To be honest, we didn’t spend much time in the city center. The countryside is so appealing that we scurried out to explore at every opportunity. We hired a taxi (who’s driver spoke good English) for approx $20 an hour (for the 4 of us) and headed off to explore. Our first visit was to Vila Franca Do Campo, the first capitol city of Sao Miguel. There we sat across from the harbor ramp choked with brightly colored fishing boats and had one of the best meals of our trip at the Atlantico Restaurant. Fresh fish was abundant throughout our stay – with many varieties we had never heard of – we often just ordered the filet of fish of the day and were never disappointed. The Azores has a robust tuna fishing industry – although it was still early in the season to see a catch being brought in.
We took a bouncy half hour ferry ride from Pico to the Island of Faial. Horta, the capitol of Faial, is a cheery harbor town with a yachting flare. For centuries boats have been provisioning here before making the run across the Atlantic. Today you can see paintings all along the break-front where boaters have left their artistic signatures and highlights of their journey – many on around-the-world adventures. Even though Faial is smaller in size than Pico, the town of Horta is much busier and bustling with shops and colorful local pubs. Raising a glass or two at Peters is almost compulsory!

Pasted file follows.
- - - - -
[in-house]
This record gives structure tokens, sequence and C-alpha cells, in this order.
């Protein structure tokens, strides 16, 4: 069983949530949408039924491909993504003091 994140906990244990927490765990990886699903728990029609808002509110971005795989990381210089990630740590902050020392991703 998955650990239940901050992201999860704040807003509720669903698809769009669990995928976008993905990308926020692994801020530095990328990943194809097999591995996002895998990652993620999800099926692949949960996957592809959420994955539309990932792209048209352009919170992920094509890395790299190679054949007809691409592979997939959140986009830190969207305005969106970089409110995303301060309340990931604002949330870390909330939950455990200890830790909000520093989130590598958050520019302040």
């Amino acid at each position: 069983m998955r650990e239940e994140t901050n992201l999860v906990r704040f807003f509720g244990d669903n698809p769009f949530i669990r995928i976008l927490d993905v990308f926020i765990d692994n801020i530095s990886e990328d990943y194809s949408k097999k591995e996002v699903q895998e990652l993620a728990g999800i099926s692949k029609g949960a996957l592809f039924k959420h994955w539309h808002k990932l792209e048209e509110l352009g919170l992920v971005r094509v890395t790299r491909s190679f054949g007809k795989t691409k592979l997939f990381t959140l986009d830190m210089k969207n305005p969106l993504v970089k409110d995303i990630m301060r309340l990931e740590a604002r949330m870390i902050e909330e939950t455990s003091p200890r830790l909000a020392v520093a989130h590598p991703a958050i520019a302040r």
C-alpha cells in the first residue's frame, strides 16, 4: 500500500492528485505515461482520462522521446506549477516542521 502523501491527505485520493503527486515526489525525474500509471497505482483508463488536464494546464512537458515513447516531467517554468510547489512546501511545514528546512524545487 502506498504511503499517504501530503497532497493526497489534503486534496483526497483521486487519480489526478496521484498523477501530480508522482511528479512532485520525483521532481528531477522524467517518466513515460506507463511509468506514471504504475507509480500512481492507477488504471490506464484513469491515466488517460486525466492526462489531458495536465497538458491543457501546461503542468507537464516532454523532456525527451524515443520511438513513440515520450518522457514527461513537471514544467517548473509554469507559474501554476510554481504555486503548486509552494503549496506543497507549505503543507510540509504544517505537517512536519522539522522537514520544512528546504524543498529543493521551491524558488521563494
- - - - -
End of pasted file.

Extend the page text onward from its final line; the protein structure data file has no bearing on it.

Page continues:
The harbor front boasts several 4 star hotels, including a very dramatic Pousada (historic inn) fashioned out of the city fortress – complete with drawbridge and iron gate. A huge open air swimming pool fronts the harbor offering dramatic views while you swim.
We’ve been on Pico Island for four days now and have been completely captivated. There is nothing to do here, and everything at the same time. If you are ‘into’ nature, enjoy short hikes and mingling with local folk in tiny village cafes, you would adore Pico. Let me set the scene.
Pico Island is famous for the pods of whales that visit just off shore most of the year, hand made lace, locally produced wine, divine Pico cheese and beef so tender you can cut it with a fork. We start every meal saying we won’t eat all of the cheese plate brought to the table, but you guessed it, we always gobble up every crumb. The cheese is light yellow, spreadable, with a mild slightly nutty flavor. Each of the Azores Islands make their own cheese which differ slightly from each other. There are contented cattle roaming on all the hillsides, munching away on vivid green grasses. Here in the Azores it stays warm all year, so there are no barns for the cattle, they roam free all year. On Pico the pastures and vineyards are divided by miles and miles of neatly stacked black volcanic rock walls.
For everyone who loves chocolate as much as I do, it's time to plan a vacation swirling with chocolate tours and adventures. Nothing matches the euphoric lift after munching on a creamy chocolate delight. Here are eight destinations for immersing yourself in...